Does your organisation have a high ‘Digital IQ’?

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New Zealand is still behind its international counterparts when it comes to workplace technology – but the country is beginning to catch up, says one industry expert.
PwC’s 2015 Global Digital IQ Survey represents “the most comprehensive comparison of New Zealand’s digital landscape to global best practices to date”.
The survey found that as organisations in New Zealand and across the globe continue to invest heavily in digital technology, leadership teams are under pressure to translate this into visible ROI – and 2015 is a real tipping point.
The report identified ten critical behaviours that led to a higher ‘Digital IQ’, and ultimately better financial performance:
1. Executives are responsible for digital, and are involved in setting high-level business strategy.
2. Business-aligned digital strategy is agreed upon and shared at the C-level.
3. The company actively engages with external sources to gather new ideas for applying emerging technologies.
4. Digital enterprise investments are made primarily for competitive advantage.
5. All captured data is effectively utilised to drive business value.
6. The company has a single, multi-year digital enterprise roadmap that includes business capabilities and processes as well as digital and IT components.
7. The CEO is a champion for digital.
8. Business and digital strategy are well communicated enterprise-wide.
9. The company proactively evaluates and plans for security and privacy risks in digital enterprise projects.
10. The company consistently measures outcomes from its digital technology investments.
PwC’s survey found that companies who responded with the highest scores across these behaviours were 50% more likely to achieve rapid revenue growth and twice as likely to achieve rapid profit growth in comparison to the remaining respondents.
Greg Doone, PwC digital strategy leader, said that virtually all the companies who took part in the survey were investing in digital technology – but the top-performing organisations understood how to best apply the technology so that it became a mindset among its people.
“Increasingly, the leaders are recognising that digital is far more than technology,” he explained.
“It is driving fundamental change in consumer and staff behaviour and this, in turn, has cultural and work practice implications beyond the technology itself.”
Doone added that Kiwi organisations have had a late start compared to global leaders but they are catching up quickly.
“Where it was noticeably absent three years ago, digital strategy has now become an integral part of everyday boardroom discussions,” he said.
“This leadership engagement in digital is another strong factor contributing to growth. It is now very common for a board or an executive team member to mention a recent trip to Silicon Valley or another technology hotspot to expand their digital outlook.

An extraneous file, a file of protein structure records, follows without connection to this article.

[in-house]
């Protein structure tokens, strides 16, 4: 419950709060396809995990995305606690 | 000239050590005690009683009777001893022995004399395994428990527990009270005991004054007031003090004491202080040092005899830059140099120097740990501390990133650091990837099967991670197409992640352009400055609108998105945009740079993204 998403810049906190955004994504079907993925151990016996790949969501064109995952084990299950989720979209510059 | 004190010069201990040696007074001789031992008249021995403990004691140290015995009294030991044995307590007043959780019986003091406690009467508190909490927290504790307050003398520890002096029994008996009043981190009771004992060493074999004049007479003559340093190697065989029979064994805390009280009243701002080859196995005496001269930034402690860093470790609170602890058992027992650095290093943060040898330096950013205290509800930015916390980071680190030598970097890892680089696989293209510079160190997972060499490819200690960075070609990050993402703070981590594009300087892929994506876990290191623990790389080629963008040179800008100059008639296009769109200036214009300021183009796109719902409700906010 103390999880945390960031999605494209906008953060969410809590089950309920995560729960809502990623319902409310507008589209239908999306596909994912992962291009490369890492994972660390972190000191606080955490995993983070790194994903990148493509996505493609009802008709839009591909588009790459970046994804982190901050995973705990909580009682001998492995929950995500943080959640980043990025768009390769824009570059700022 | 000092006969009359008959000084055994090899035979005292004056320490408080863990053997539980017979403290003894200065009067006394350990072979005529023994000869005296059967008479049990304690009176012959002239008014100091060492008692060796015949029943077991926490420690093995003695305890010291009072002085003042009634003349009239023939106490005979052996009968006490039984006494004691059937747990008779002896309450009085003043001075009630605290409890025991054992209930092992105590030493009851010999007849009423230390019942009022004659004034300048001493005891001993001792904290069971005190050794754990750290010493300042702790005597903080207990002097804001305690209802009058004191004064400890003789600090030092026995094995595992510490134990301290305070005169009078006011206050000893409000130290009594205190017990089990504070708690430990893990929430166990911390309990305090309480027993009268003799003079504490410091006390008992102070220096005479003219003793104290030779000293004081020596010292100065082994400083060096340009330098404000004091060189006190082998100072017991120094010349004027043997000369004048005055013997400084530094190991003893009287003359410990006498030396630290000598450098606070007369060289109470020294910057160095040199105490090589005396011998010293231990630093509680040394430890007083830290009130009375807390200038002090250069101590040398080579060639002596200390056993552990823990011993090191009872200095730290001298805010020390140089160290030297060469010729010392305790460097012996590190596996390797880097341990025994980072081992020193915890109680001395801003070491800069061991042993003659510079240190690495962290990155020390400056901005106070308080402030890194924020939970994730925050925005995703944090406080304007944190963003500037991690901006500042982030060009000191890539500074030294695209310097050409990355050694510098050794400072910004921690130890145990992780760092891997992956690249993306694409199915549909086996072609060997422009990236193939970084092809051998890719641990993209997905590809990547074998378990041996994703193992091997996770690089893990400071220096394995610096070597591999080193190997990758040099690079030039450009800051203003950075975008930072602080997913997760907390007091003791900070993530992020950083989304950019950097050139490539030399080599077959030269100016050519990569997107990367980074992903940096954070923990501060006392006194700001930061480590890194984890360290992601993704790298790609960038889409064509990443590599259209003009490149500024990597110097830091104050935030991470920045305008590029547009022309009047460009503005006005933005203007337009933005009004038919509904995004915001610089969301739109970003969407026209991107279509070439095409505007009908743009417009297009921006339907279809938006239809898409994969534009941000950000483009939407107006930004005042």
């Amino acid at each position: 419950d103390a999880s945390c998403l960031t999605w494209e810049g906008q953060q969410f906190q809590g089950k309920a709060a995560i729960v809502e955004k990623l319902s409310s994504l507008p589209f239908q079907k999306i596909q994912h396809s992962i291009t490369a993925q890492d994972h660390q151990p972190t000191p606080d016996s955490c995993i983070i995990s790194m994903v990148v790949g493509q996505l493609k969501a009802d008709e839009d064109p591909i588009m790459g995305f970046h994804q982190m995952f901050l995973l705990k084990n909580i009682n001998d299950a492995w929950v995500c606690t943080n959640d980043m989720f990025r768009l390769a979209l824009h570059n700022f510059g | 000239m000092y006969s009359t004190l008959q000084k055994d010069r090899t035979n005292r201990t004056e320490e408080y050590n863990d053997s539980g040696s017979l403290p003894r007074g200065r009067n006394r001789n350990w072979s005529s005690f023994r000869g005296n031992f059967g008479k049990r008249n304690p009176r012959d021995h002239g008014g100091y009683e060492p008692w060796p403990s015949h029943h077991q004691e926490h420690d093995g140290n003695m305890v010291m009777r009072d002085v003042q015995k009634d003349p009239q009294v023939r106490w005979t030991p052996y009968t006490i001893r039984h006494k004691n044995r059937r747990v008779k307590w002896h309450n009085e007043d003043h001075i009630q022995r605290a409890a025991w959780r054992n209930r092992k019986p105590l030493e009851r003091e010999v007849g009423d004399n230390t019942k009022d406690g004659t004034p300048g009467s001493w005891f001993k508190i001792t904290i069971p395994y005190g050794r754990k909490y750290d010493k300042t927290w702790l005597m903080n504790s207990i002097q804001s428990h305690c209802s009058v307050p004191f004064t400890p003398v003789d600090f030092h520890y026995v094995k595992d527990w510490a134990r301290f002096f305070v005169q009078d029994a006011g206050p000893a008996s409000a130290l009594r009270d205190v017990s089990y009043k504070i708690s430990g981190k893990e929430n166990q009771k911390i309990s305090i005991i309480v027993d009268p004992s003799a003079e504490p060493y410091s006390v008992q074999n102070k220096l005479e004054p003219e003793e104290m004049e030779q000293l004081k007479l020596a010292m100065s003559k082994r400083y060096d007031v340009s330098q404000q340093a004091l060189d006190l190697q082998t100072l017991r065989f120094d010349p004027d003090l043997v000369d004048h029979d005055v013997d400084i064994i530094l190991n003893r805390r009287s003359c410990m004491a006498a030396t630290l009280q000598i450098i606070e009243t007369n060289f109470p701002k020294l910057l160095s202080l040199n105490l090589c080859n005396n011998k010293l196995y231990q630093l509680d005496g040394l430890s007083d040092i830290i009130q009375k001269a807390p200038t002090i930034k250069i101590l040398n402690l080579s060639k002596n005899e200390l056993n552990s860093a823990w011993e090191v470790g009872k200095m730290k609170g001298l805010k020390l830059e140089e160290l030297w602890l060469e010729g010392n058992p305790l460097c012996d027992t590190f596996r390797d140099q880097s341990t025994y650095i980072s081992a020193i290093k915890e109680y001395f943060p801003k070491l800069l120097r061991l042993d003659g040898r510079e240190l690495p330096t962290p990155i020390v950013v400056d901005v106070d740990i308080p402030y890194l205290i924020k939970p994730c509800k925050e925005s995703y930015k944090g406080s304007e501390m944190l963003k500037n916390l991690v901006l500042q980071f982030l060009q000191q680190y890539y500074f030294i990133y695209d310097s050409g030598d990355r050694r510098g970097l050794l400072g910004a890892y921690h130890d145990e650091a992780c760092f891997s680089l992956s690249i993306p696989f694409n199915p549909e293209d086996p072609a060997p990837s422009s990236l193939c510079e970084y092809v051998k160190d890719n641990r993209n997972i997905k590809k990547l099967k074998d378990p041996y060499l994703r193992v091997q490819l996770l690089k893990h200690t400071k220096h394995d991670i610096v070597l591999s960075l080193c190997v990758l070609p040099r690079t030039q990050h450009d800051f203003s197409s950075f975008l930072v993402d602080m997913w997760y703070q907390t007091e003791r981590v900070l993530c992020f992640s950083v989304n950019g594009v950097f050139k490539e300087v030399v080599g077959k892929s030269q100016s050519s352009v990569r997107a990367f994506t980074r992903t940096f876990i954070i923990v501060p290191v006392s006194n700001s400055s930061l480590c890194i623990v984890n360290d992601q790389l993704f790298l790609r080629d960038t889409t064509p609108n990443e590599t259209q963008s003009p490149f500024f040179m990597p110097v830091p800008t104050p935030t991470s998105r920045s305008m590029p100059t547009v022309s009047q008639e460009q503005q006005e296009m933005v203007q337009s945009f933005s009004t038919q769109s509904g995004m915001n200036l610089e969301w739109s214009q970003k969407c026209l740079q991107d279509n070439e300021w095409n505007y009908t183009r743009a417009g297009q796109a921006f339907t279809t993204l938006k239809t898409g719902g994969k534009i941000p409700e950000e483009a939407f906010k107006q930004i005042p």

“Overall, there is a renewed focus by New Zealand businesses on digital strategy and those investments are starting to pay dividends. There is a desire and a drive to embrace digital thinking, as well as a recognition that New Zealand companies need to invest more in this thinking to keep up with organisations around the world – and customer expectations here at home.”
CEOs are all in
According to this year’s PwC Annual Global CEO Survey, 86% of chief executives – and 94% in New Zealand – said it was crucial to champion their organisation’s use of digital technologies to get the most out of their investments. The results of the Digital IQ Survey suggest their executives may be agreeing with them.
Globally, 73% of respondents said their CEO is a champion for digital. In New Zealand, executives are aligned with global colleagues in their thinking with 74% of respondents saying their CEO champions digital.
Aggressive investment is occurring
According to the survey, the CEO mandate is influencing significant investment in digital. Nearly one-third of global respondents said their companies are investing more than 15% of revenue into technology investments that span all areas of the business – not just IT.
This is considerably higher than the single-digit spending forecasts that technology analysts typically make. In New Zealand, 34% of organisations said they are investing more than 15% of revenue into technology investments. However, the majority (42%) of Kiwi organisations are spending between 10 and 15% of revenue.
Confidence continues to rise globally
Two-thirds of the survey’s global respondents rated their companies as having a strong Digital IQ, compared to 64% last year. Executives in Asia (64%), Scandinavia (59%), and Western Europe (54%) were less confident. Here in New Zealand, only 54% rated their Digital IQ as ‘strong’.
While technology is often associated with ‘disruption’, PwC’s researchers found that this was generally not the intent for businesses when investing in new technologies. Just 1% of global executives said their biggest expectation for digital was to disrupt their own or other industries, while no respondents in New Zealand said they expected digital investments to enable disruption.
Instead, global respondents were seeking more immediate returns: 45% say the top priority is growing revenue; 25% are expecting better customer experiences; and 12% expect to see an increase in profits.

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